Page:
The Fellowship award goes directly to the host organization and includes funds for the Fellow’s salary (typically $55,000), benefits, and taxes. Stoneleigh also provides up to $2,500 for professional development expenses annually. All final budgets are approved by Stoneleigh.

In addition to financial support, we provide Fellows with the connections and exposure to advance their project goals and promote their professional development. For example, we intentionally foster a sense of community among our current and former Fellows and provide opportunities to exchange ideas across disciplines and substantive focus areas. We also offer opportunities to disseminate findings to other funders and influencers, both locally and nationally.

Emerging Leader Fellow supervisors play a unique and critical role. They not only directly oversee the Fellow’s work, but also serve as mentors and provide connections to professional development opportunities. Specifically, supervisors are expected to:

  • Collaborate with the Fellow to develop a work plan and support project implementation
  • Meet regularly with the Fellow to supervise the project and provide mentorship
  • Support the Fellow’s professional development and identify opportunities to build leadership skills
  • Work with the Fellow to finalize project deliverables and identify opportunities to share findings

We closely examine the capacity of each proposed supervisor to fulfill these obligations through detailed questions in the project proposal and an in-person interview.

The Emerging Leader Fellowship is intended to provide individuals with the opportunity to lead a project and gain valuable hands-on experience. Unlike a staff position, which includes day-to-day tasks related to the ongoing operations of an organization, a Fellowship is a focused project with discrete goals. Furthermore, opportunities for professional development are built into project goals and pursued throughout the year. These opportunities may include accompanying host organization staff to meetings that will help inform the Fellow’s work, attending conferences, and making contacts with leaders in the field.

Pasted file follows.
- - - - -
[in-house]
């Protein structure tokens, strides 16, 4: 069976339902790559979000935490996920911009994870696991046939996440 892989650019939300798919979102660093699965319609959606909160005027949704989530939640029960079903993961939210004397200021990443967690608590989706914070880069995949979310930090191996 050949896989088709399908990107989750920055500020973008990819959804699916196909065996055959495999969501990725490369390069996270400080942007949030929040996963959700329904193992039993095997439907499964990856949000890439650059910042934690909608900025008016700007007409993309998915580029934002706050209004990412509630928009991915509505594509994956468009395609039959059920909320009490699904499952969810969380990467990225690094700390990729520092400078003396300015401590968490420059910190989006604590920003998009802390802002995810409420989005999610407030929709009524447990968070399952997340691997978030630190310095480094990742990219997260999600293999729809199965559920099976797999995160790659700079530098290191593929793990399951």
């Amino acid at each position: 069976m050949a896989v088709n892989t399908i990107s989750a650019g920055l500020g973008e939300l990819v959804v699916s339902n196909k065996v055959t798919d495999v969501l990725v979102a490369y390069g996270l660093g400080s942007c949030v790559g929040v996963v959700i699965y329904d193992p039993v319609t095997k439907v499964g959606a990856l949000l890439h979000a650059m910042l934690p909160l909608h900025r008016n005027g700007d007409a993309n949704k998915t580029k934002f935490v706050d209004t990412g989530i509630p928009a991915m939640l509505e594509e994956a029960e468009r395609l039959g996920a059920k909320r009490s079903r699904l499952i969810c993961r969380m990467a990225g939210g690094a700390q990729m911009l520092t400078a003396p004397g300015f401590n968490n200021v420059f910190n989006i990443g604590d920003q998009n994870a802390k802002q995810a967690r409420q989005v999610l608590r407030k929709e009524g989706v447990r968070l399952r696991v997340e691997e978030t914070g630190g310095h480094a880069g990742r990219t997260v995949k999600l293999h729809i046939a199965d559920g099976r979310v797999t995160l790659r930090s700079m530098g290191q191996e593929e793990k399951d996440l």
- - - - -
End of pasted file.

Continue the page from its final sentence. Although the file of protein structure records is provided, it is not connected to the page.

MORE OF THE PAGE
While we do not have a set number of awards, we plan to award between 5-10 Fellowships for the 2019-2021 Emerging Leader Fellow cohort.

Yes, organizations may submit more than one abstract per Fellowship cycle.

We recognize that advancing change in policy and practice is often best accomplished when organizations work in collaboration. As such, we welcome proposals that are developed collaboratively; however, only one organization may serve as the designated host and the fiscal agent for the Fellowship funds.

Yes. We’d be happy to review revised proposals and/or new ideas from organizations whose projects were not previously advanced.

Yes, however, organizations that are currently hosting a Fellow are ineligible to apply.